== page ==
Egyptians Respond to Verdicts, NGOs Still Under Scrutiny
The Associated Press reported Sunday on the scope of U.S. democracy aid to Egypt during the past year. Last October several Egyptians resigned from their positions with the International Republican Institute in protest of what they called undemocratic practices, such as the organization’s exclusion of Islamists from its programs. Documents and interviews the AP obtained, the report says, show that the U.S. chose favorites in allocating tens of millions of dollars for democracy-training programs. Issandr El Amrani downplays the significance of such aid, however, stating that “money and efforts spent trying to support the ‘liberal’ parties is minimal and not very effective.” Robert Becker, the only American remaining in Egypt to face trial for criminal charges brought by Egypt against several American NGOs, will be back in court tomorrow.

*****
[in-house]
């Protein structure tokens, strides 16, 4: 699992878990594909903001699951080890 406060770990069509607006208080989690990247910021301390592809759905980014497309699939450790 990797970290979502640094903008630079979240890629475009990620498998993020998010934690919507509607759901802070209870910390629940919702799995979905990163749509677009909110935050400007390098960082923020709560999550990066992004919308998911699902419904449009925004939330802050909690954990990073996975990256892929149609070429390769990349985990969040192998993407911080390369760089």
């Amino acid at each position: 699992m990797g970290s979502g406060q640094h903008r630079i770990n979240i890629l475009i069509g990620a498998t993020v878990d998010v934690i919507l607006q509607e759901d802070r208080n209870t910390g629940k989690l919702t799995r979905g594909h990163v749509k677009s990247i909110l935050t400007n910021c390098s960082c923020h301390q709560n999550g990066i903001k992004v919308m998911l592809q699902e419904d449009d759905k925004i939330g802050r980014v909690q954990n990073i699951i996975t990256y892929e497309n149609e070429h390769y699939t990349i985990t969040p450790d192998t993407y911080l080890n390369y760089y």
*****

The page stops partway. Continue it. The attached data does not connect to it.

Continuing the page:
Meanwhile, Egyptians continue to respond to the verdicts in the trial of ousted Egyptian President Hosni Mubarak and other former regime figures. On Saturday demonstrators in Cairo protested against the acquittal of security chiefs who were charged in the killings of protesters during the 2011 uprising, and the possibility of Mubarak’s acquittal on appeal, as well. On Sunday a panel of secular revolutionary parties held a press conference to announce a unified position on the verdicts. In their conference the groups made several demands, including the application of the Political Disenfranchisement Law to presidential candidate Ahmed Shafiq, and called on several eliminated candidates to unite “for the sake of the revolution and cooperate to end military rule via the application of public pressure.”